During the Cold War, US and Soviet weapons designers competed to field the best platforms in the air, land, and sea. Beneath the surface of the ocean, the competition was especially fierce; submarines had become a vital component of the nuclear triad – so fielding a capable submarine fleet had become a vital component of each great power’s nuclear deterrence strategy.
The Soviets fielded capable submarines – but they had a catch, a fatal flaw. They were very, very loud.
“For a long time the Soviets didn’t seem to give a damn about the noise radiated by their submarines,” Ira Dyer, an ocean engineering professor at MIT, said during a 1987 interview.
Many Soviet Cold War submarines were very quick and armed to the teeth but nowhere near stealth. The high-decibel Soviet submarines had a problem with cavitation.
Much of the noise a submarine develops comes from the propeller. The excessive noise is a result of cavitation. Cavitation occurs when a rapidly rotating propeller blade creates pockets of low pressure, which form bubbles along the surface of the propeller blade. As the propellers rotate, the low-pressure bubbles detach from the blade, leaving a trail of “wake” behind the submarine. Once detached from the blade, the low-pressure bubbles snap back into a neutral-pressure state. The bubble’s snap results in a popping sound, which is quite loud, and can be detected readily.
To fix the problem, the Soviets relied on espionage rather than industrial ingenuity. To gain America’s sub secrets the Soviets leaned not on one of their own citizens – but on an American: John Anthony Walker.
Walker joined the U.S. Navy in 1955 as an alternative to prison after being arrested for theft. Walker did well, and eventually became a Chief Petty Officer aboard the USS Andrew Jackson, an elite Navy Lafayette-class nuclear submarine. Walker was able to get classified information about the submarine, something Moscow would take much interest in and pay well for. In 1967, Walker had the gall to walk right into the Soviet Embassy in Washington D.C. and offer his services.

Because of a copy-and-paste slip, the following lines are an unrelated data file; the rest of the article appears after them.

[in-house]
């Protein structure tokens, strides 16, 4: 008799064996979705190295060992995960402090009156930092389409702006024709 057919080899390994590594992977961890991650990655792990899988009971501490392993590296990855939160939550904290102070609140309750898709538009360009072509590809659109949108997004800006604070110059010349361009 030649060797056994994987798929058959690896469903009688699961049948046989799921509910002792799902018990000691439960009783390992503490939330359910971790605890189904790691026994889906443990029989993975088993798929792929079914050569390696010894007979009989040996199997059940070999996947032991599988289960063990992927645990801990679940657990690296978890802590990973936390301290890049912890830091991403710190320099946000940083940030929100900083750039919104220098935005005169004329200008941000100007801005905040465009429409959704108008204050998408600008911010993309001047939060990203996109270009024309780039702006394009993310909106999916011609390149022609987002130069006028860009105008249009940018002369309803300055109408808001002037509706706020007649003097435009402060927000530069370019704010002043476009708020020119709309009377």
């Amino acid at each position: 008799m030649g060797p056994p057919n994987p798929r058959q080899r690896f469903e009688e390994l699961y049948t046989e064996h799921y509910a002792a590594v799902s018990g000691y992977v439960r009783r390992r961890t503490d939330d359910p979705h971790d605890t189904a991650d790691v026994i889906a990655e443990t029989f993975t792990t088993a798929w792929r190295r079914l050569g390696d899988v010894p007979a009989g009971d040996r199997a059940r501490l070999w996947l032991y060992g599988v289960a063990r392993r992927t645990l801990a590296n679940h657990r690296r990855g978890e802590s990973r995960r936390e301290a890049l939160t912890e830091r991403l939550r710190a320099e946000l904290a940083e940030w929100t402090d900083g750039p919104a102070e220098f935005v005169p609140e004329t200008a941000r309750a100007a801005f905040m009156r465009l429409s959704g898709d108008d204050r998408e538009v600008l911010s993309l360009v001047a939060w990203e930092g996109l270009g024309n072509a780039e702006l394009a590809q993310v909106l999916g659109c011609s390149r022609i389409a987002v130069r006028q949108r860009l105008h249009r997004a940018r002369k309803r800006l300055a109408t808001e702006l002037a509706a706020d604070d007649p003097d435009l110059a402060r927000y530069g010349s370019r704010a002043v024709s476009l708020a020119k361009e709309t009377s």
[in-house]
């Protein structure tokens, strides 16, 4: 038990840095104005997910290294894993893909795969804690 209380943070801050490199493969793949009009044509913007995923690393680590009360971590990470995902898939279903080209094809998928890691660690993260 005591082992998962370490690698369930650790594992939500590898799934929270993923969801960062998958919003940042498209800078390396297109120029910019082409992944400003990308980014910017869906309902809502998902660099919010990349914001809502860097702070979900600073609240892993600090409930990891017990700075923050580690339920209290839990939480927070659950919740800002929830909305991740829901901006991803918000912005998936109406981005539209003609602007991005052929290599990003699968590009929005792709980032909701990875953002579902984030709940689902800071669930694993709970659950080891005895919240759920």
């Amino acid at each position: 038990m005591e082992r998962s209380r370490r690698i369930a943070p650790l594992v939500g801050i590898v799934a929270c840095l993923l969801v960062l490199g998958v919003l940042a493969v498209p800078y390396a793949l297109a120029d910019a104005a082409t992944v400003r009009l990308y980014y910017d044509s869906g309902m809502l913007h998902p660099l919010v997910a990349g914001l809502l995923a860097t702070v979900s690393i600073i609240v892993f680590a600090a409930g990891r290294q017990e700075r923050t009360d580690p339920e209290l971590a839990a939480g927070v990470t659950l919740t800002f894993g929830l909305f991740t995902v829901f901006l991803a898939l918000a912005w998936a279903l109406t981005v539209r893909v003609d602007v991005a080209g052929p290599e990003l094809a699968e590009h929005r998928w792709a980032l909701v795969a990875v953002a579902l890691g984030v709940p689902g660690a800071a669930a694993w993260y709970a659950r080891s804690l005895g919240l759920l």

Reliable indeed. Struggling with debt and financially motivated, the Soviets were able to milk Walker for trade secrets – for nearly two decades. To assist with harvesting sensitive information, Walker recruited a spy ring, which included members of his own family. Walker’s spy ring then sold his information to the Soviets – who began making significant improvements in their naval technology.
“The Soviet Union made significant gains in naval warfare that were attributable to Walker’s spying,” U.S. Naval Institute’s Naval History Magazine wrote. “His espionage provided Moscow access to weapons and sensor data and naval tactics, terrorist threats, and surface, submarine, and airborne training, readiness and tactics,” former Secretary of Defense Caspar Weinberger said.
Demonstrating Soviet naval improvements was the Victor III-class submarine, which featured a significantly reduced acoustic signature. Sailors of the US Navy would occasionally, cynically refer to the Victor III as the Walker submarine.
The American efforts to gather intelligence on the Soviet’s espionage-backed Victor III led to one classified incident. In 1981, the USS Drum collided with K-324, a Victor III sub. The Drum had been attempting to photograph an unknown pod on the K-324’s backside. The Reagan Administration covered up the incident. The American public did not learn of the at-sea accident until 1993, when the Clinton Administration declassified the Drum’s mishap.
Harrison Kass is the Senior Defense Editor at 19FortyFive. An attorney, pilot, guitarist, and minor pro hockey player, he joined the US Air Force as a Pilot Trainee but was medically discharged. Harrison holds a BA from Lake Forest College, a JD from the University of Oregon, and an MA from New York University. He lives in Oregon and listens to Dokken. Follow him on Twitter @harrison_kass.